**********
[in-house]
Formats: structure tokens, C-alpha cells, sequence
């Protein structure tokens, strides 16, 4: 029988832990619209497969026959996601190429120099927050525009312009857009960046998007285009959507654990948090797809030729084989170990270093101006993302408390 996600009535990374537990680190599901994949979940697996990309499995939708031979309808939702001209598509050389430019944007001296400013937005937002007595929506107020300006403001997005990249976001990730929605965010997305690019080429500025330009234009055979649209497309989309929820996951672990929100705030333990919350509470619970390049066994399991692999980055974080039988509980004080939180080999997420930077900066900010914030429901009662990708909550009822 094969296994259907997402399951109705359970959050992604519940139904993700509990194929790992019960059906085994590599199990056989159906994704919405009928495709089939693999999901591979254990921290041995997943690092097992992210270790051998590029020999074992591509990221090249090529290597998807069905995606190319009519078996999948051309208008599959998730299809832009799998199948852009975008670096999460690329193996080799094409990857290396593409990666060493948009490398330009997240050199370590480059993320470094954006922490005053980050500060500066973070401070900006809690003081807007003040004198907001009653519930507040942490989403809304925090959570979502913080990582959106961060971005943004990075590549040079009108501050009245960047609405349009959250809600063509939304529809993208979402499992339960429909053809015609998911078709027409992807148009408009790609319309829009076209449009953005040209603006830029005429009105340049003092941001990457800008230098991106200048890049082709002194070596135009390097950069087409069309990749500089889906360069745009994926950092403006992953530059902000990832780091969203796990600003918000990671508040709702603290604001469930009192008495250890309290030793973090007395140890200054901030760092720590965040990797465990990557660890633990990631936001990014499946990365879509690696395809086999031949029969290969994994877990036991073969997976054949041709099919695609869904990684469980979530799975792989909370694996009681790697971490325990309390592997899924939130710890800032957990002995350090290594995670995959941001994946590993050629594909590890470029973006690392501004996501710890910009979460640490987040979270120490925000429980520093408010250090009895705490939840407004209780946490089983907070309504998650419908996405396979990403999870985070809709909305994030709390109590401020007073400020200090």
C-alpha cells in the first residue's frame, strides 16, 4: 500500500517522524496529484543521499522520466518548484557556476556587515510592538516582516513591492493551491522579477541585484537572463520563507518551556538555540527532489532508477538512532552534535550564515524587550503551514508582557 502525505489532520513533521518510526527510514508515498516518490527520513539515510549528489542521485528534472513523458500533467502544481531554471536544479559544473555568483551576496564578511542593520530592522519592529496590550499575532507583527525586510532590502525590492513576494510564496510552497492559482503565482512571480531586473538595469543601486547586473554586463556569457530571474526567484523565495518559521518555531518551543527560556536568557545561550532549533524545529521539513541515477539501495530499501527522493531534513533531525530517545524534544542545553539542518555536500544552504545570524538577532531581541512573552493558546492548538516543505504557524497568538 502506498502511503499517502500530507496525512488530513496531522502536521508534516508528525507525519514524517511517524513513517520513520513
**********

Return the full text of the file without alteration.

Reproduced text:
[in-house]
Formats: structure tokens, C-alpha cells, sequence
């Protein structure tokens, strides 16, 4: 029988832990619209497969026959996601190429120099927050525009312009857009960046998007285009959507654990948090797809030729084989170990270093101006993302408390 996600009535990374537990680190599901994949979940697996990309499995939708031979309808939702001209598509050389430019944007001296400013937005937002007595929506107020300006403001997005990249976001990730929605965010997305690019080429500025330009234009055979649209497309989309929820996951672990929100705030333990919350509470619970390049066994399991692999980055974080039988509980004080939180080999997420930077900066900010914030429901009662990708909550009822 094969296994259907997402399951109705359970959050992604519940139904993700509990194929790992019960059906085994590599199990056989159906994704919405009928495709089939693999999901591979254990921290041995997943690092097992992210270790051998590029020999074992591509990221090249090529290597998807069905995606190319009519078996999948051309208008599959998730299809832009799998199948852009975008670096999460690329193996080799094409990857290396593409990666060493948009490398330009997240050199370590480059993320470094954006922490005053980050500060500066973070401070900006809690003081807007003040004198907001009653519930507040942490989403809304925090959570979502913080990582959106961060971005943004990075590549040079009108501050009245960047609405349009959250809600063509939304529809993208979402499992339960429909053809015609998911078709027409992807148009408009790609319309829009076209449009953005040209603006830029005429009105340049003092941001990457800008230098991106200048890049082709002194070596135009390097950069087409069309990749500089889906360069745009994926950092403006992953530059902000990832780091969203796990600003918000990671508040709702603290604001469930009192008495250890309290030793973090007395140890200054901030760092720590965040990797465990990557660890633990990631936001990014499946990365879509690696395809086999031949029969290969994994877990036991073969997976054949041709099919695609869904990684469980979530799975792989909370694996009681790697971490325990309390592997899924939130710890800032957990002995350090290594995670995959941001994946590993050629594909590890470029973006690392501004996501710890910009979460640490987040979270120490925000429980520093408010250090009895705490939840407004209780946490089983907070309504998650419908996405396979990403999870985070809709909305994030709390109590401020007073400020200090």
C-alpha cells in the first residue's frame, strides 16, 4: 500500500517522524496529484543521499522520466518548484557556476556587515510592538516582516513591492493551491522579477541585484537572463520563507518551556538555540527532489532508477538512532552534535550564515524587550503551514508582557 502525505489532520513533521518510526527510514508515498516518490527520513539515510549528489542521485528534472513523458500533467502544481531554471536544479559544473555568483551576496564578511542593520530592522519592529496590550499575532507583527525586510532590502525590492513576494510564496510552497492559482503565482512571480531586473538595469543601486547586473554586463556569457530571474526567484523565495518559521518555531518551543527560556536568557545561550532549533524545529521539513541515477539501495530499501527522493531534513533531525530517545524534544542545553539542518555536500544552504545570524538577532531581541512573552493558546492548538516543505504557524497568538 502506498502511503499517502500530507496525512488530513496531522502536521508534516508528525507525519514524517511517524513513517520513520513